But above all that, nature is weird. Sometimes it's even like a bizarre mix of real and fantasy! To see what we mean, take a look at these strangely surreal photos of some very curious natural phenomena below:
Bolivia's otherworldly salt flats.
The bleak Namib Desert.
Stretching along the Atlantic on the southwestern tip of Africa lies the Namib Desert, known for its towering sand dunes (some reach 1,000 feet) and the animals and plants that have adapted to extreme life here.
A small piece of Hurricane Sandy's aftermath.
The Jersey Shore's Jet Star coaster sat in the Atlantic Ocean for six months after Hurricane Sandy flung it there, until it was finally demolished. But not before it became one of the most iconic images of the 2012 disaster.
This lake tinted Pepto-Bismol pink.
Researchers suspect that Lake Hillier, located on an island off the southwest coast of Australia, gets its coloring through a natural dye from bacteria that lives in underground salt deposits. But no one's entirely sure.
A flock of starlings doing their thing.
A flock of starling birds, known as a murmuration, will swoop and dive as one in performances that are totally mesmerizing. How the group manages to signal turns to individual members so quickly, though, is still a mystery.
The Philippines' famed Chocolate Hills.
These conical limestone mounds are covered in grass that turns brown in the dry season, giving the hills their "chocolate" moniker. Over 1,000 such formations exist in Bohol province, standing 100 to 300 feet tall.
Some of Socotra's fascinating flora.
Sometimes called "the other Galapagos" for its biodiversity, this island off the coast of mainland Yemen is home to the Dragon's Blood Tree, seen above, which gets its name from the crimson-red sap it secretes.
This vibrant algae bloom in Australia.
Red tide is a natural phenomenon caused by bioluminescent algae. In the case of Sydney's Clovelly Beach, pictured above, this 2012 bloom was caused by noctiluca scintillans, a.k.a. Sea Sparkle. While it may look amazing, red tide can cause rashes and eye irritation for swimmers.
This freakish geyser in the Black Rock Desert.
Accidentally manmade, Fly Geyser was formed by layers of calcium carbonate building up over the years after a geothermal power company drilled a test well at the site in 1964. Its colorful surface has developed due to mineral deposits and thermophilic algae.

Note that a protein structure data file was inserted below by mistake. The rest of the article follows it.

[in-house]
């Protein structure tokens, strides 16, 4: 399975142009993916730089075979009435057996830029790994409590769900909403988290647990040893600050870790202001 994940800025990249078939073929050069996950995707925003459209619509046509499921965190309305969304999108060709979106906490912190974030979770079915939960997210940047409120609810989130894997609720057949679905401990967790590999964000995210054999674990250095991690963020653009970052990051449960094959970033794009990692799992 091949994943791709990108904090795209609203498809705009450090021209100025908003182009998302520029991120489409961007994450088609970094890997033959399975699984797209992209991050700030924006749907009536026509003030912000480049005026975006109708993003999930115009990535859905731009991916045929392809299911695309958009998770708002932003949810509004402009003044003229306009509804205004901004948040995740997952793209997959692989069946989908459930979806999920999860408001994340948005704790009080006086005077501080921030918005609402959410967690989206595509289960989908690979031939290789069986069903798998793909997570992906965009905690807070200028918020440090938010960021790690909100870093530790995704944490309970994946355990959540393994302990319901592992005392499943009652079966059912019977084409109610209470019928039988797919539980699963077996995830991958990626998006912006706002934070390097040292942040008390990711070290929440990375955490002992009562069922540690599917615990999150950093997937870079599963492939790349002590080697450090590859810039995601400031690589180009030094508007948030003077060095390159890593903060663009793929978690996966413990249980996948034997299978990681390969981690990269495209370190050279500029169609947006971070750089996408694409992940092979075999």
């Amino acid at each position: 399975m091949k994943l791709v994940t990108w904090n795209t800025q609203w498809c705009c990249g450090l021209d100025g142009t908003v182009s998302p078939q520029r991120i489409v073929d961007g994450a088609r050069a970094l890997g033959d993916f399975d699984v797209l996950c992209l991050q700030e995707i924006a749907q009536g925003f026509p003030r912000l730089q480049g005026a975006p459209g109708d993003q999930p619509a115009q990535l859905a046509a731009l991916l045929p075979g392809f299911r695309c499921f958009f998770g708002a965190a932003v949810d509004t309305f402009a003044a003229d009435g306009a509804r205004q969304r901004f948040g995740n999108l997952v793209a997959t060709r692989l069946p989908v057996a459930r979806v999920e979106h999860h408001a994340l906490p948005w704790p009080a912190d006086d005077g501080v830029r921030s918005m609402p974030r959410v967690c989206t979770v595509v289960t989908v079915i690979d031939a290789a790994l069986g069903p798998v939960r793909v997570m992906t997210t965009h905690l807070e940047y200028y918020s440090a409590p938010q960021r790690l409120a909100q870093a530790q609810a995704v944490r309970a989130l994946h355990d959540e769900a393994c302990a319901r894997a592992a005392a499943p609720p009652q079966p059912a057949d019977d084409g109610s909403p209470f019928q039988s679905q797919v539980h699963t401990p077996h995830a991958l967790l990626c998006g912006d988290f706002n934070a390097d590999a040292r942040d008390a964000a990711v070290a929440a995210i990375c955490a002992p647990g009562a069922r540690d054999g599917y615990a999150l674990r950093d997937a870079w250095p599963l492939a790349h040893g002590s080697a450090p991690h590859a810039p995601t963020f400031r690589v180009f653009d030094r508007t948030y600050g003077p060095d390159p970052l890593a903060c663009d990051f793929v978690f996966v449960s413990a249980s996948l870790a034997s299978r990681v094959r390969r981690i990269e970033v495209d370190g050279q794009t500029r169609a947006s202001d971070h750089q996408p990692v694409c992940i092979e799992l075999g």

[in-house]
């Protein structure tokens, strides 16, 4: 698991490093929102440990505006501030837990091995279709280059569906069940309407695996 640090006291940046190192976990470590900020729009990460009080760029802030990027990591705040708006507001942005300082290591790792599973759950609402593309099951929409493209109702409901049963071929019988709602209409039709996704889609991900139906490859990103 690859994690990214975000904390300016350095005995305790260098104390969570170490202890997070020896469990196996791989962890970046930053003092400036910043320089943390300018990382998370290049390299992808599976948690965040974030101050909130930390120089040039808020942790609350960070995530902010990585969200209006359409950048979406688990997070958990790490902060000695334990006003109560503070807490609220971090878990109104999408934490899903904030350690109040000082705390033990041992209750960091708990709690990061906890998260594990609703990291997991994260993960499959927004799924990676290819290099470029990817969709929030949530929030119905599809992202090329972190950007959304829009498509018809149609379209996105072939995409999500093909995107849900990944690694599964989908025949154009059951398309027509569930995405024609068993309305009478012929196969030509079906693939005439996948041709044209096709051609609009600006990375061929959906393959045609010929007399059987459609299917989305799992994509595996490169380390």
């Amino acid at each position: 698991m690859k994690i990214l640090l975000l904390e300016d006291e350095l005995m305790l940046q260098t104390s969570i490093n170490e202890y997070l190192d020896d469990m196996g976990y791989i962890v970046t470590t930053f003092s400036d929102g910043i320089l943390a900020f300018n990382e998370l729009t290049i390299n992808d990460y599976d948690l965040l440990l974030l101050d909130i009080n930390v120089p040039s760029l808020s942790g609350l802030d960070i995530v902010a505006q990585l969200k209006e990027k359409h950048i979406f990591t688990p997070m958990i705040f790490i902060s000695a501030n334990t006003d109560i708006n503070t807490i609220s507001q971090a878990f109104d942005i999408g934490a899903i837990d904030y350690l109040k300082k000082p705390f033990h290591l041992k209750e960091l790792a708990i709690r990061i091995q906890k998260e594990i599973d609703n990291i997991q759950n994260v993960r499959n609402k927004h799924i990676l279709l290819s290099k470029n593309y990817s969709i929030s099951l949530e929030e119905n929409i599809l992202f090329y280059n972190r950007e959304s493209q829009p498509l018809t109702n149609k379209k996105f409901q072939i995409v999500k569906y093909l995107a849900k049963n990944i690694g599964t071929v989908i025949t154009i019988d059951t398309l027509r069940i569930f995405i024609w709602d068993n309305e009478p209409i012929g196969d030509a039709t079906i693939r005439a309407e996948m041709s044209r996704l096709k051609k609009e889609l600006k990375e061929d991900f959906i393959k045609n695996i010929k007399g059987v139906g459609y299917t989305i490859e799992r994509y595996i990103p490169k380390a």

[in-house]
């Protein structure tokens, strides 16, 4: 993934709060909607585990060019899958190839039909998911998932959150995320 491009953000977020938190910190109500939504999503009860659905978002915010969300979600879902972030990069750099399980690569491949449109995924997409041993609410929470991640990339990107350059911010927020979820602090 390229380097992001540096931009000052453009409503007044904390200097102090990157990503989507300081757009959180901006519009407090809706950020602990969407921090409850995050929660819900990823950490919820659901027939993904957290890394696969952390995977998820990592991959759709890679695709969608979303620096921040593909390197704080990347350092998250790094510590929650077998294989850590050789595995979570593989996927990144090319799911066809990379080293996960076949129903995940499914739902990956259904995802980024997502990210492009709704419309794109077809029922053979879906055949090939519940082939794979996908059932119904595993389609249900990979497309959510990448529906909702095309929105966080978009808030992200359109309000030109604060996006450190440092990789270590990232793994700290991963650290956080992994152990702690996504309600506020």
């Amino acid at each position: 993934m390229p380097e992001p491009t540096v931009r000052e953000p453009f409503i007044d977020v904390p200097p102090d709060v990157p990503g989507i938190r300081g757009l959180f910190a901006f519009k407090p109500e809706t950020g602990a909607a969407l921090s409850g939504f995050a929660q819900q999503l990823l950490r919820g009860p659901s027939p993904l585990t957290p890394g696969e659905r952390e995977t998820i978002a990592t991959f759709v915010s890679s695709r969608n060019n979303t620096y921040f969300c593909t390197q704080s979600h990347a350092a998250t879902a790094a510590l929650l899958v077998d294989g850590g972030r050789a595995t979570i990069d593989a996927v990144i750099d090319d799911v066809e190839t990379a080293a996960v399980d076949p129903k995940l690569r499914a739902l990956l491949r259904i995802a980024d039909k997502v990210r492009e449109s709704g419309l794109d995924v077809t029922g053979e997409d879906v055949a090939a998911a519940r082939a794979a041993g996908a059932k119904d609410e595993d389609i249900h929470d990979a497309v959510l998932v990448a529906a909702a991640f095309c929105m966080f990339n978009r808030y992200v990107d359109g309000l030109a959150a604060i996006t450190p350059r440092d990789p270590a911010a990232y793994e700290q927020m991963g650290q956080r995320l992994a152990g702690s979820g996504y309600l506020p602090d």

The desert oasis of Huacachina.
Nope, it's not a mirage -- this village in Peru is home to just 96 people, built around a natural lake outside of the city of Ica. In the mid-1900s people thought Huacachina's waters had medicinal properties, and the spot remains a popular tourist destination for people who want to lounge in the sun after they sandboard down some 300-foot dunes.
A Lenticular cloud. (Or UFO?)
Lenticular clouds are formed by a process similar to throwing a pebble into a still pond, leaving behind a ring of waves. Except the pebble is fast-moving air speeding perpendicular up to a land barrier.
One of the Yucatán's caved-in caverns.
A cenote is a special kind of sinkhole that forms when the roof of a cave collapses, forming a hole filled with freshwater. They're very common on Mexico's Yucatán Peninsula, where much of the surface is limestone, a porous rock.
The water-sculpted Kannesteinen Rock.
Norwegian seawater beating against the shore of Måløy has spent thousands of years shaping this rock into its current oddball formation, which makes for a local tourist attraction.
Antelope Canyon's contortionist walls.
The most-photographed canyon in Arizona holds that title for a reason -- years of erosion by flash-floodwater created twisted walls of wavy red sandstone that used to be popular with pronghorn antelope, giving the spot its English name.
Some Mammatus clouds after a storm.
While most clouds form from rising air, Mammatus clouds happen when cool air with high liquid content sinks -- most frequently below a puffy cumulonimbus cloud.
Violently pink moss phlox on a Japanese hillside.
Japan's Saitama Prefecture blossoms with about 400,000 phloxes -- a densely growing plant with scented flowers -- during a small window of time from early April to early May each year.
Turkey's "cotton palace" hot springs.
Pamukkale (which translates to "cotton castle") was created by warm, mineral-rich water flowing out of springs to create pools. A thermal spa called Hierapolis was established here at the end of the second century B.C. by Greco-Romans.
A prickly carpet of penitentes in Chile.
These oddly tall and pointy ice formations are created in high-altitude areas due to a combination of melting and sublimation -- when solid ice transforms directly into vapor.
The eerie Devil's Bath in New Zealand.
The Wai-O-Tapu Thermal Wonderland (a tourist operation) encompasses the geothermal areas in an active volcanic zone, including the slime-colored pool nicknamed Devil's Bath. It gets its fun coloring from natural minerals.
And New Zealand's perfectly halved Split Apple Rock.
The Maoris told a story of two gods who fought over this granite boulder until they cut it in half to settle the matter. Scientists say it was water that expanded as it froze during the last ice age. What's the truth? You decide.